THE COMMERCIAL SECTOR
CAN LEAD THE WAY
Space is indispensable to our daily lives. We rely on ground, air,
and maritime functions provided by space-based services, making protecting
space as a critical infrastructure even more paramount today. Space situational
awareness (SSA) and space traffic management (STM) enable a safe, secure, and
sustainable space operational environment and protect the critical space
infrastructure that delivers essential capabilities and services here on the
Although SSA, STM, and orbital debris are critical matters – domestically and in the international arena – they have unfortunately fallen victim to years of stagnation by way of repetitious study and debate, confused priorities and limited, misdirected funding – resulting in very little actual progress. Too few resources have been allocated with too little discernible focus for any significant advancement—despite Space Policy Directive-3 (SPD-3) which formally initiated the STM responsibilities and implementation effort for the U.S. Government over 3 years ago.
COMSPOC joined other witnesses at a Senate Commerce, Science, & Transportation Subcommittee on Space and Science hearing on July 22 on examining the solutions for delivering SSA/STM. We appreciate the leadership of congressional policymakers to convene key stakeholders on this critical topic. The timing of this hearing is significant and provides a much-needed, clear legislative direction so that the responsible government agency can begin with urgency to execute and implement space safety solutions.
COMSPOC has been a global leader in delivering SSA and STM solutions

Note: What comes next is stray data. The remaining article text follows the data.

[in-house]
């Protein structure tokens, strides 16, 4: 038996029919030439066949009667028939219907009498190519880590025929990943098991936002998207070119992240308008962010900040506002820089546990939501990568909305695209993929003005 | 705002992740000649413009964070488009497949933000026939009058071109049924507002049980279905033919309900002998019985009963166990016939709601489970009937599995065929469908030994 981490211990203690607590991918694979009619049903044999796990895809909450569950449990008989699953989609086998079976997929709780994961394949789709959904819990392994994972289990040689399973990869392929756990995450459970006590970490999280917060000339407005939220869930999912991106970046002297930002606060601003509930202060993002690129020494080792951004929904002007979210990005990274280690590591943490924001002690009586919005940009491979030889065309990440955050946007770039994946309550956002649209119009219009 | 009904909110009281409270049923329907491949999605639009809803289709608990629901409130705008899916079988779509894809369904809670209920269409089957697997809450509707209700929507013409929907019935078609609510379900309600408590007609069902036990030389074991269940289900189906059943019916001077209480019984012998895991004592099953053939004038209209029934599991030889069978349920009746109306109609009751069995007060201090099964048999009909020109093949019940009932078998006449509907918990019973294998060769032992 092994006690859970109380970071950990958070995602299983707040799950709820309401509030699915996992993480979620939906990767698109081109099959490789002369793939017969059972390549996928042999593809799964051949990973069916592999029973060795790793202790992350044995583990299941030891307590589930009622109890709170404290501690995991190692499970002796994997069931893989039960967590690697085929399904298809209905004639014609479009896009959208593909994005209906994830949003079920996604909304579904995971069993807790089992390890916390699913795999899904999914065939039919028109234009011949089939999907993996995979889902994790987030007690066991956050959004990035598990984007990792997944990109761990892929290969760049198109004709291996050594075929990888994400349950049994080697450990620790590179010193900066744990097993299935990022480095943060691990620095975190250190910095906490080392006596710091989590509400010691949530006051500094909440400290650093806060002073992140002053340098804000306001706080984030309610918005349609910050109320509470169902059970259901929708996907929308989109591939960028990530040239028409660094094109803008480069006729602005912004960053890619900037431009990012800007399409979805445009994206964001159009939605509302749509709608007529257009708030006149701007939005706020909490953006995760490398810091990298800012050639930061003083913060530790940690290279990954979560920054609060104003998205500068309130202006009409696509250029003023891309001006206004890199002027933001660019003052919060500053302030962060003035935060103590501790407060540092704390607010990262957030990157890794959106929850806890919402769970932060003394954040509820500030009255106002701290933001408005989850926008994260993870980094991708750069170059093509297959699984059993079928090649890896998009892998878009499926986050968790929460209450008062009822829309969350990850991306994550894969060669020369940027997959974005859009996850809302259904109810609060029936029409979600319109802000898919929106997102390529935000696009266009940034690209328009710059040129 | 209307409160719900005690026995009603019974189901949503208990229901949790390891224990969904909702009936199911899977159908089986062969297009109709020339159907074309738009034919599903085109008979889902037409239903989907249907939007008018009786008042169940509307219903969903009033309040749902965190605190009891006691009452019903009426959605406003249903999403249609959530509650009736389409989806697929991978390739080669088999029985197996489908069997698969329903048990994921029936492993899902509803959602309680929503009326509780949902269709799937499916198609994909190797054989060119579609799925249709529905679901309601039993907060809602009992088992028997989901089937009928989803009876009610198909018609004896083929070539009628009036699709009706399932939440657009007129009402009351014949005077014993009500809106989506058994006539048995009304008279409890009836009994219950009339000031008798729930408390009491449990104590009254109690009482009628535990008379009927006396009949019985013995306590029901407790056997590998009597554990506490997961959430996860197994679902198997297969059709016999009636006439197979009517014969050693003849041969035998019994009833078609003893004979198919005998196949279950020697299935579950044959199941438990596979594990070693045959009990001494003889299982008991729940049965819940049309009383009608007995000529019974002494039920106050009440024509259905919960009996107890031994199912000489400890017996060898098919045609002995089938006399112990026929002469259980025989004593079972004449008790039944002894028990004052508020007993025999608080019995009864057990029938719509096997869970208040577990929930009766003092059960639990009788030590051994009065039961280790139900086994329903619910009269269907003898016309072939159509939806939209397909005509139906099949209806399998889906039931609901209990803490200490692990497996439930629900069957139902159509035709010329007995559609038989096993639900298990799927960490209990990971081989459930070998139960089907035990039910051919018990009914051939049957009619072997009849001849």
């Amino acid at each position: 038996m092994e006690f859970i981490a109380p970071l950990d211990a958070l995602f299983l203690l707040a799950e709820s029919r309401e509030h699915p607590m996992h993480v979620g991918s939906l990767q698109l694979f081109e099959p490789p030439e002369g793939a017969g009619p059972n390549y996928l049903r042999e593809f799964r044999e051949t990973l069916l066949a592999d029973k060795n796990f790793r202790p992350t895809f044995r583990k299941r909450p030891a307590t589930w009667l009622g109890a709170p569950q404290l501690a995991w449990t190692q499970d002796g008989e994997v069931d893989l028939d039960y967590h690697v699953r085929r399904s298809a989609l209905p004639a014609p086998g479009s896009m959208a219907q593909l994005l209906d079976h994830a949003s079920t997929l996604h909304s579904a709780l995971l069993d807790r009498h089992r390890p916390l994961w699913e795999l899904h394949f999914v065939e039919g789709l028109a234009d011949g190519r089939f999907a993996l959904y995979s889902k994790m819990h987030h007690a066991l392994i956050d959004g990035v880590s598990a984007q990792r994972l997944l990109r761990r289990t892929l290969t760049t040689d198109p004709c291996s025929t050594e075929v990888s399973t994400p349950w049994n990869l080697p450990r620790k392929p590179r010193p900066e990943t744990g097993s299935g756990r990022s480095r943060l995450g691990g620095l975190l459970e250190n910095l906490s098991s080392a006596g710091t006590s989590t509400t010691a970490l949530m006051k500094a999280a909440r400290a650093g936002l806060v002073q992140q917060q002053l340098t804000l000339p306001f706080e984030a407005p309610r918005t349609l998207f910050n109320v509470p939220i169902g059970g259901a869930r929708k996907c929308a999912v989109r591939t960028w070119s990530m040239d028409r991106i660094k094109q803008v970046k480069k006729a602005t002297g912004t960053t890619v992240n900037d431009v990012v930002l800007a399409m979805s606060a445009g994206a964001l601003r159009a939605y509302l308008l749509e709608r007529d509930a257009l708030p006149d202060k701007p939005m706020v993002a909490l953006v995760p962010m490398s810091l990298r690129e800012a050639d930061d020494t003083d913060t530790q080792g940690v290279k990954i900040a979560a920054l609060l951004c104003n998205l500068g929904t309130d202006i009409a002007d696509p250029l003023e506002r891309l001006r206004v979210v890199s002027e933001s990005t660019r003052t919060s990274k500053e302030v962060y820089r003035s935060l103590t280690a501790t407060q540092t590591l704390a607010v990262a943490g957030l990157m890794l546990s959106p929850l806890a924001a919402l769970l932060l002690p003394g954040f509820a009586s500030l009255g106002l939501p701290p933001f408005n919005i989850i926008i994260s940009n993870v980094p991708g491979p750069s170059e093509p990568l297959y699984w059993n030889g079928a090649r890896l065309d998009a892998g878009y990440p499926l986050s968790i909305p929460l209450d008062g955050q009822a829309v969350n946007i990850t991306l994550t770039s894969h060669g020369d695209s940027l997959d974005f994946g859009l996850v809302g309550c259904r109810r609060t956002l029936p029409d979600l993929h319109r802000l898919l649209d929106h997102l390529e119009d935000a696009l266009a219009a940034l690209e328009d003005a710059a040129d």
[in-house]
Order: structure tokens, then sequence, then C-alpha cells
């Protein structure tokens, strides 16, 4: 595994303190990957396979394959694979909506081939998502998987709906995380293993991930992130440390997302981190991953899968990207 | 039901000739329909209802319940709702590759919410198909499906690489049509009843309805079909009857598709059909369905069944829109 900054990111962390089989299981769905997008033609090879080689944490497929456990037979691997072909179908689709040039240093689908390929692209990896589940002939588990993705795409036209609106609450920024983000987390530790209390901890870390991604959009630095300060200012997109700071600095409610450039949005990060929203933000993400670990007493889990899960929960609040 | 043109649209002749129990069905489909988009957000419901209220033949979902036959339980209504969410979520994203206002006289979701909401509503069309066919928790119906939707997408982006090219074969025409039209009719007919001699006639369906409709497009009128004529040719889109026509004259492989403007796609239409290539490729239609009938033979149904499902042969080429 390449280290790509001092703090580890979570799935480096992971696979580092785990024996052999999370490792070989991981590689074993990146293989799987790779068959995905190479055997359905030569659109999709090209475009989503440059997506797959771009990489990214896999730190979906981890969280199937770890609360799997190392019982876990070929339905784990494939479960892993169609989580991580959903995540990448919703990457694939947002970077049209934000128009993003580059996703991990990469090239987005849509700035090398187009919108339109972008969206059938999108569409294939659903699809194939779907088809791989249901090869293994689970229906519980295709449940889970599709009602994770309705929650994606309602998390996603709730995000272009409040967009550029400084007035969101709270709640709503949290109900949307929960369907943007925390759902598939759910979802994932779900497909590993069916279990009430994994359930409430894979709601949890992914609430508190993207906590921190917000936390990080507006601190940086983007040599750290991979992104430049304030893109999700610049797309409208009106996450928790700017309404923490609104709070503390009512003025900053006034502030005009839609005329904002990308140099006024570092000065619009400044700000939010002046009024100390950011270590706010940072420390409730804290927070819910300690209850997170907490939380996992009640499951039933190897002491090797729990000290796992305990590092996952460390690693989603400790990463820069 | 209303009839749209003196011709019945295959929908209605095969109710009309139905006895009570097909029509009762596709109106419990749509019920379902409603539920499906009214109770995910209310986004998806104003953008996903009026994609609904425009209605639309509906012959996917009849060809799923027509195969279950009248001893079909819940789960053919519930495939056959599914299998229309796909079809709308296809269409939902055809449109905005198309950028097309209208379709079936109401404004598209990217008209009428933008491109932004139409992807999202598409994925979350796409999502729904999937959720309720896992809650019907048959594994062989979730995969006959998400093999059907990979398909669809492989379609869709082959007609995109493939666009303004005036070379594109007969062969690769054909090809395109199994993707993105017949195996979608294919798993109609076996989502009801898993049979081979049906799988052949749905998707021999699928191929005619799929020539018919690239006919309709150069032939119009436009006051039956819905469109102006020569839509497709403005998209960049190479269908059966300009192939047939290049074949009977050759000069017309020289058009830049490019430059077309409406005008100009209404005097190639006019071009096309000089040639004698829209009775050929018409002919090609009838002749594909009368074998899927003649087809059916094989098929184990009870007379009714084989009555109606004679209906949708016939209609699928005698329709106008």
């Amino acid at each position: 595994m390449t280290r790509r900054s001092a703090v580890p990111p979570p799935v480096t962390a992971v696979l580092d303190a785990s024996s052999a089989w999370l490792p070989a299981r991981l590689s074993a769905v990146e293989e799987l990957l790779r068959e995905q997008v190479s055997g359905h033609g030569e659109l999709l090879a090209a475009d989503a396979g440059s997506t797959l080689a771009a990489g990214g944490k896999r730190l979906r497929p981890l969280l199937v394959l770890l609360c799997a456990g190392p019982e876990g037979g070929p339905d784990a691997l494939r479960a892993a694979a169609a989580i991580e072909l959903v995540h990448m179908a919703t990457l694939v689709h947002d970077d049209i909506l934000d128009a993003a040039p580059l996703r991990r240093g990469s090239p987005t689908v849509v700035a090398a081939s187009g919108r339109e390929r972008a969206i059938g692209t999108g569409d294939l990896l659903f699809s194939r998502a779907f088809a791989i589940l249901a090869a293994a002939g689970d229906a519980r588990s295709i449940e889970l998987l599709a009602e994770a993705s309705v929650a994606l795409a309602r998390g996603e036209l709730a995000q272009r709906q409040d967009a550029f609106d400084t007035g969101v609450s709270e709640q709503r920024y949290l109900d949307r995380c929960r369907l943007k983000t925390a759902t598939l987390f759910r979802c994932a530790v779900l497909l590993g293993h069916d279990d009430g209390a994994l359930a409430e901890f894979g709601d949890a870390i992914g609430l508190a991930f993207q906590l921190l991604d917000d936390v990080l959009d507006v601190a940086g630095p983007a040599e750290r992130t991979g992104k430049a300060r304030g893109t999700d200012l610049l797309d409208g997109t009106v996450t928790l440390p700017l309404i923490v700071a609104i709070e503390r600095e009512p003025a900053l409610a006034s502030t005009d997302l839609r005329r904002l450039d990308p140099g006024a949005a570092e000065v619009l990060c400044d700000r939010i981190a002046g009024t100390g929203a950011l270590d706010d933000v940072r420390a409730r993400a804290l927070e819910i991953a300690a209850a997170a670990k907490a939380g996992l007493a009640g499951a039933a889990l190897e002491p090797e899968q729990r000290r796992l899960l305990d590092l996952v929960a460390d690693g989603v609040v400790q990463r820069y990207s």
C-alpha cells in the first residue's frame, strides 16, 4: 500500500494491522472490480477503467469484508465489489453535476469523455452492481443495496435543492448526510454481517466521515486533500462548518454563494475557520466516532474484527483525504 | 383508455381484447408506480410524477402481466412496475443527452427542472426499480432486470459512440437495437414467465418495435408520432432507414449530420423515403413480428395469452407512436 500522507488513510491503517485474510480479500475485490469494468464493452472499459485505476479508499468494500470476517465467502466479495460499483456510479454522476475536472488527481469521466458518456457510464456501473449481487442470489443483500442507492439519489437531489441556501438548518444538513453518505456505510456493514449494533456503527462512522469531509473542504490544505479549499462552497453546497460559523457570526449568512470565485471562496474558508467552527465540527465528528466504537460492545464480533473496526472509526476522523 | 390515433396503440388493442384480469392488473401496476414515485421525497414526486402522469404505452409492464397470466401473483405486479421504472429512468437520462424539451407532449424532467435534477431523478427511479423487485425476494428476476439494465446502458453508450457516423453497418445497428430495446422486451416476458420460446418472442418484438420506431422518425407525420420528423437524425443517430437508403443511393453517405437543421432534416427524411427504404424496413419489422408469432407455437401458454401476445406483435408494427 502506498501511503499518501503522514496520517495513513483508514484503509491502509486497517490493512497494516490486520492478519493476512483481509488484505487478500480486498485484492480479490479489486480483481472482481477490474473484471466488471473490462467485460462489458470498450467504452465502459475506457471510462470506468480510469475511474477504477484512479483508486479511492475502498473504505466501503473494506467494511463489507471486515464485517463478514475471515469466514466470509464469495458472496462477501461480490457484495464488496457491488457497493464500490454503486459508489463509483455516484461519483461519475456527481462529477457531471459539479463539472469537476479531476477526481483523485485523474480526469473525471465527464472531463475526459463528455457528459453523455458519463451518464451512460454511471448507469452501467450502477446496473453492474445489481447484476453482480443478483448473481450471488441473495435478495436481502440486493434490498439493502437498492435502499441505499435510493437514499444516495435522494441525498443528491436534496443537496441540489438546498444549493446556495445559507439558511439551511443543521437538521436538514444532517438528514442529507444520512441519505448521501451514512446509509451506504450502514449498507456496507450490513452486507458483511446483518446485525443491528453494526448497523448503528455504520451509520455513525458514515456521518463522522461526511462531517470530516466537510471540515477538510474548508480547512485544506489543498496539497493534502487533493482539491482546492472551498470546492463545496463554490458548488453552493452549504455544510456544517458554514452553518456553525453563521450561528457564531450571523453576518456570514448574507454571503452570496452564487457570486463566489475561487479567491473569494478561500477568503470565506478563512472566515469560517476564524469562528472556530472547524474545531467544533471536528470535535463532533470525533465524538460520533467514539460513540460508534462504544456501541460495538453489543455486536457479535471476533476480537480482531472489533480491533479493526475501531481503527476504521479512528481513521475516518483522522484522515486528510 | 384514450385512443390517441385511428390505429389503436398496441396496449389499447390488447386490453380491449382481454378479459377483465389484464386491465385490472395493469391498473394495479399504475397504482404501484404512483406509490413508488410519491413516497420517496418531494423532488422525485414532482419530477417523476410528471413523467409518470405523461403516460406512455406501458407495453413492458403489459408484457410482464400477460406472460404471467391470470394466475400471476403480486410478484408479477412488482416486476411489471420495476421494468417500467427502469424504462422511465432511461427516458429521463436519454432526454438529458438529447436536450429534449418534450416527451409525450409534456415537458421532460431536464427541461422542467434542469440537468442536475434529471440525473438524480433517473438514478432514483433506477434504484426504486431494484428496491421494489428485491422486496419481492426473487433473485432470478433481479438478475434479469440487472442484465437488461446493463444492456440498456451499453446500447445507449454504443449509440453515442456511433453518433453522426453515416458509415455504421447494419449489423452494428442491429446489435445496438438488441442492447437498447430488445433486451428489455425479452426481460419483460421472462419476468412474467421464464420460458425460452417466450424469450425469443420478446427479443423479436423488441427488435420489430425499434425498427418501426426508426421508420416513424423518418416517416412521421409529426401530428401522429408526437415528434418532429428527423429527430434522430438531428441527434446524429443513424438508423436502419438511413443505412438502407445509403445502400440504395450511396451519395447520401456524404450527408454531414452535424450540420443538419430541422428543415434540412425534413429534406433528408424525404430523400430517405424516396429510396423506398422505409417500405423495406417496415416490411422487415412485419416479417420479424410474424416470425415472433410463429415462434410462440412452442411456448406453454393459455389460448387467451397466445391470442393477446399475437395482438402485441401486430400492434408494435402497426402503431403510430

for over 10 years. U.S. commercial SSA providers are world-renowned for
innovation, subject matter expertise, and state-of-the-art capabilities. Today,
U.S. private industry teams are delivering the most advanced SSA and STM
capabilities in existence. We continue to research and innovate -- opening new
doors to ground-breaking operating concepts, constructs, capabilities, and
services. Commercial companies are better suited than the government to provide
a higher standard of SSA because, by design, industry capabilities are more
universal, interoperable and have a high level of operational readiness as
opposed to traditional development approaches.
Unfortunately, the nature of government contracting ends up restricting the broad adoption of products and services available from private industry for SSA and STM. This stifles the innovation necessary to continue to meet evolving SSA and STM challenges as they arrive in the “new space” operational environment and puts the national critical infrastructure -- on the ground and in space -- at risk.
The U.S. Government (USG) has the opportunity now to provide
global leadership in SSA and STM, paving the way for the development of
international standards and best practices with respect to space operations,
SSA, and STM, that are favorably predisposed to U.S interests, as well as the
promotion and advocacy of U.S. commercial entity market share.
The U.S. needs to take advantage of the commercial innovation and
the rate at which the commercial industry delivers solutions that address space
safety challenges. To do this, COMSPOC recommends the following:
Empower NOAA and the
Office of Space Commerce to fully embrace commercial SSA providers through
contracts just like NASA and other agencies
Implement a national STM
Pilot for space safety and continued space economy growth
Fully resource and
adequately fund the Office of Space Commerce to take advantage of existing
commercial STM services available from private industry.
deliberate direction to acquire, prioritize, implement, and deploy existing
commercial SSA and STM services available.
Utilize the market
research already performed by the Office of Space Commerce.
Leverage research and development for studying hard problems where solutions don’t exist and improve on promising ideas and technologies. The solutions exist today; they just need to be utilized.
Leveraging the technology expertise of the commercial
SSA industry ensures that the space- based services that all citizens use will
continue to be available tomorrow and that new space-based services will
continue to flourish.